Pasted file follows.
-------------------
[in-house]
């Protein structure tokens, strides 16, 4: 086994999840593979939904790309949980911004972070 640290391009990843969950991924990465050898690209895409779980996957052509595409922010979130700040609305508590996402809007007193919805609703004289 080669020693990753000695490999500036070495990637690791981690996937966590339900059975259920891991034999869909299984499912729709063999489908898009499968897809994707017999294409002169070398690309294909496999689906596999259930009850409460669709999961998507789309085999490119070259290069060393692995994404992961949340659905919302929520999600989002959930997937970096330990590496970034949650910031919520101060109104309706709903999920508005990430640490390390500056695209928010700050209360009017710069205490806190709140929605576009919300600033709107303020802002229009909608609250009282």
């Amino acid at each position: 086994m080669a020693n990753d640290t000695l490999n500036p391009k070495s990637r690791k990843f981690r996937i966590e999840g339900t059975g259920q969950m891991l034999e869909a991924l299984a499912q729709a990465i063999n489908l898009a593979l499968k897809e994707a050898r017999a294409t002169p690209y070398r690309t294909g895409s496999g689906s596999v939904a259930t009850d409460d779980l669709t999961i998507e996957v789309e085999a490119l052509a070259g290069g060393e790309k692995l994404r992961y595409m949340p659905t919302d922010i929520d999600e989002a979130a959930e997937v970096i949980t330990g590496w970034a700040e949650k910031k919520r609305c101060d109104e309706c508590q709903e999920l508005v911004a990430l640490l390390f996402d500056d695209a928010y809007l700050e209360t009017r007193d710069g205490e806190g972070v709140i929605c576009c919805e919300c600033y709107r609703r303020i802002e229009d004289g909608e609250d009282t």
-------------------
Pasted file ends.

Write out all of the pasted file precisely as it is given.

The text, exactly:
[in-house]
């Protein structure tokens, strides 16, 4: 086994999840593979939904790309949980911004972070 640290391009990843969950991924990465050898690209895409779980996957052509595409922010979130700040609305508590996402809007007193919805609703004289 080669020693990753000695490999500036070495990637690791981690996937966590339900059975259920891991034999869909299984499912729709063999489908898009499968897809994707017999294409002169070398690309294909496999689906596999259930009850409460669709999961998507789309085999490119070259290069060393692995994404992961949340659905919302929520999600989002959930997937970096330990590496970034949650910031919520101060109104309706709903999920508005990430640490390390500056695209928010700050209360009017710069205490806190709140929605576009919300600033709107303020802002229009909608609250009282």
């Amino acid at each position: 086994m080669a020693n990753d640290t000695l490999n500036p391009k070495s990637r690791k990843f981690r996937i966590e999840g339900t059975g259920q969950m891991l034999e869909a991924l299984a499912q729709a990465i063999n489908l898009a593979l499968k897809e994707a050898r017999a294409t002169p690209y070398r690309t294909g895409s496999g689906s596999v939904a259930t009850d409460d779980l669709t999961i998507e996957v789309e085999a490119l052509a070259g290069g060393e790309k692995l994404r992961y595409m949340p659905t919302d922010i929520d999600e989002a979130a959930e997937v970096i949980t330990g590496w970034a700040e949650k910031k919520r609305c101060d109104e309706c508590q709903e999920l508005v911004a990430l640490l390390f996402d500056d695209a928010y809007l700050e209360t009017r007193d710069g205490e806190g972070v709140i929605c576009c919805e919300c600033y709107r609703r303020i802002e229009d004289g909608e609250d009282t």